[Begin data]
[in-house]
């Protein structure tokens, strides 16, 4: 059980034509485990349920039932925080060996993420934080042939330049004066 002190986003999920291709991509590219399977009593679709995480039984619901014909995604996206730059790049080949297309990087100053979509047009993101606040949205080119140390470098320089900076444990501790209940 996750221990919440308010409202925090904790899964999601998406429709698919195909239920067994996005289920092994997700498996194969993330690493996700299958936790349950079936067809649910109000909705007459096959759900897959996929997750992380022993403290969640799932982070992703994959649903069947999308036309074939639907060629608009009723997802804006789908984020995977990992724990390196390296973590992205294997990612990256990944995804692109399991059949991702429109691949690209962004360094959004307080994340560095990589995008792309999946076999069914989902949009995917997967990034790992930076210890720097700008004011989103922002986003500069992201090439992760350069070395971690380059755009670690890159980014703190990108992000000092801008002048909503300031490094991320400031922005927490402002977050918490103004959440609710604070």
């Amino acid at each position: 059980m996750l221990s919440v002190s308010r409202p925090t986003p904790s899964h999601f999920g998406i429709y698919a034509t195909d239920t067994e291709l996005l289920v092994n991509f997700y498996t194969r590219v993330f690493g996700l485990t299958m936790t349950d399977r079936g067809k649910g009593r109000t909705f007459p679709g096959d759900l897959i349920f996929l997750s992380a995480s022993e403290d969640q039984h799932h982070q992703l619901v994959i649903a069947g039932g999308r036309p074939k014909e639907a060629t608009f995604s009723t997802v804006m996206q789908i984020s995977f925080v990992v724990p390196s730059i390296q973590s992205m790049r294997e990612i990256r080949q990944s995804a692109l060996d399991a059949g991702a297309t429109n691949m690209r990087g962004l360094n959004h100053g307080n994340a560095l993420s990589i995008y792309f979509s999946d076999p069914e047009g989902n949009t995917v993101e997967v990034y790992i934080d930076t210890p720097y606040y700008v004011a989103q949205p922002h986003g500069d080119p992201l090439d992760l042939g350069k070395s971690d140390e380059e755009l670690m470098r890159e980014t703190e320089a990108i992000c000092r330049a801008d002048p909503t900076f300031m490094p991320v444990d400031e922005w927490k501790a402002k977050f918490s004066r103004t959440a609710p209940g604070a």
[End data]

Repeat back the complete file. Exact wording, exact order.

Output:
[in-house]
């Protein structure tokens, strides 16, 4: 059980034509485990349920039932925080060996993420934080042939330049004066 002190986003999920291709991509590219399977009593679709995480039984619901014909995604996206730059790049080949297309990087100053979509047009993101606040949205080119140390470098320089900076444990501790209940 996750221990919440308010409202925090904790899964999601998406429709698919195909239920067994996005289920092994997700498996194969993330690493996700299958936790349950079936067809649910109000909705007459096959759900897959996929997750992380022993403290969640799932982070992703994959649903069947999308036309074939639907060629608009009723997802804006789908984020995977990992724990390196390296973590992205294997990612990256990944995804692109399991059949991702429109691949690209962004360094959004307080994340560095990589995008792309999946076999069914989902949009995917997967990034790992930076210890720097700008004011989103922002986003500069992201090439992760350069070395971690380059755009670690890159980014703190990108992000000092801008002048909503300031490094991320400031922005927490402002977050918490103004959440609710604070």
């Amino acid at each position: 059980m996750l221990s919440v002190s308010r409202p925090t986003p904790s899964h999601f999920g998406i429709y698919a034509t195909d239920t067994e291709l996005l289920v092994n991509f997700y498996t194969r590219v993330f690493g996700l485990t299958m936790t349950d399977r079936g067809k649910g009593r109000t909705f007459p679709g096959d759900l897959i349920f996929l997750s992380a995480s022993e403290d969640q039984h799932h982070q992703l619901v994959i649903a069947g039932g999308r036309p074939k014909e639907a060629t608009f995604s009723t997802v804006m996206q789908i984020s995977f925080v990992v724990p390196s730059i390296q973590s992205m790049r294997e990612i990256r080949q990944s995804a692109l060996d399991a059949g991702a297309t429109n691949m690209r990087g962004l360094n959004h100053g307080n994340a560095l993420s990589i995008y792309f979509s999946d076999p069914e047009g989902n949009t995917v993101e997967v990034y790992i934080d930076t210890p720097y606040y700008v004011a989103q949205p922002h986003g500069d080119p992201l090439d992760l042939g350069k070395s971690d140390e380059e755009l670690m470098r890159e980014t703190e320089a990108i992000c000092r330049a801008d002048p909503t900076f300031m490094p991320v444990d400031e922005w927490k501790a402002k977050f918490s004066r103004t959440a609710p209940g604070a």